Nike Inc. (NKE)
NKE publishes earnings on Tuesday after the closing bell.
I shall use options that trade for the last time 10 days hence, on Oct. 6.
Implied volatility stands at 31%, which is triple the VIX, a measure of the volatility of the S&P 500 index.
NKE’s IV stands in the 80th percentile of its annual range and at the peak of its most recent broad movement.
The price used for analysis was $53.25.
The premium is 52% of the width of the position’s wings.
The risk/reward ratio is 0.9:1.
The zone of profit in the proposed trade covers a $3.00 move either way. The biggest immediate move after each of the past four earnings announcements was $5.83, and the average was $3.38. After eliminating the maximum and minimum post-earnings movements, the central tendency is $3.59.
The expected move covering 85% of occurrences is $2.90, within the zone of profit.
The bid/ask spread is 2.9%.
Decision for My Account
The problem is the coverage. The best trade structure is fine when considered in terms of the expected move, calculated from the straddle counterpart to the iron fly I built. There’s not a lot of leeway, only a dime, but it meets my criteria.
The last four earnings announcements are a different story, however. NKE has routinely made moves that exceed the profit zone on this trade, even when outliers are discarded to focus on the central tendency.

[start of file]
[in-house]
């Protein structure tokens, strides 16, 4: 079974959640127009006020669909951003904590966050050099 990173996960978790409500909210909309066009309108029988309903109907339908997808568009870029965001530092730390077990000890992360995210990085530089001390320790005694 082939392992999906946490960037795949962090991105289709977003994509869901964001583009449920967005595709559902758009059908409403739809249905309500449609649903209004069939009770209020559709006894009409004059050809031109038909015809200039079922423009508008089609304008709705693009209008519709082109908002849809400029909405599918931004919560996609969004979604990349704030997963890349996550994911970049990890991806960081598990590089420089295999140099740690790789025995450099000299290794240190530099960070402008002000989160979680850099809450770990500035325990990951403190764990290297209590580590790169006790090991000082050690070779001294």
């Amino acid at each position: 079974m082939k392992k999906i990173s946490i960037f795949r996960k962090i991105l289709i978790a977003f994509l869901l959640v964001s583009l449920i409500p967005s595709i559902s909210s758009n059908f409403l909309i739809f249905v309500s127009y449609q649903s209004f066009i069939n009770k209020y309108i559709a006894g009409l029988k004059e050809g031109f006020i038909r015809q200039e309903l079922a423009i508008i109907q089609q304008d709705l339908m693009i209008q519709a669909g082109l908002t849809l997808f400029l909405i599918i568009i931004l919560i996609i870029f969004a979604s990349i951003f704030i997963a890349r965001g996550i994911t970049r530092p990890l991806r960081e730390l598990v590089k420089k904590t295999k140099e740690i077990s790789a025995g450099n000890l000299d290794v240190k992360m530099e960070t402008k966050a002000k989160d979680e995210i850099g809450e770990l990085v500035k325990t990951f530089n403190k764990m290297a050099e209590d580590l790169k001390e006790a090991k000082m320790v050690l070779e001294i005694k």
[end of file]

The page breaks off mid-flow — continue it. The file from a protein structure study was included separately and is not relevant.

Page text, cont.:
The earnings surprise predictor from Zacks Investment Research is 0.35% for an upside earnings surprise, a fairly weak indicator. Were it stronger I would consider an bullish directional trade, but it is too weak for that tactic.
I count the coverage risks shown by historical post-earnings moves as unacceptable, and I am passing on NKE. No trade.
And a note on psychology: Nike is a household name, especially since I live in Portland, Oregon and Nike’s headquarters is only a few miles away. I find it to be extraordinarily hard to walk away from a trade on NKE, or the other household names, such as AAPL or FB or MSFT. That shows the importance of making trading decisions only by the numbers of the method you’ve chosen, not by fame or other elements outside of your method.
By Tim Bovee, Portland, Oregon, Sept. 26, 2017
Tim Bovee, Private Trader tracks the analysis and trades of a private trader for his own accounts. Nothing in this blog constitutes a recommendation to buy or sell stocks, options or any other financial instrument. The only purpose of this blog is to provide education and entertainment.
No trader is ever 100 percent successful in his or her trades. Trading in the stock and option markets is risky and uncertain. Each trader must make trading decisions for his or her own account, and take responsibility for the consequences.
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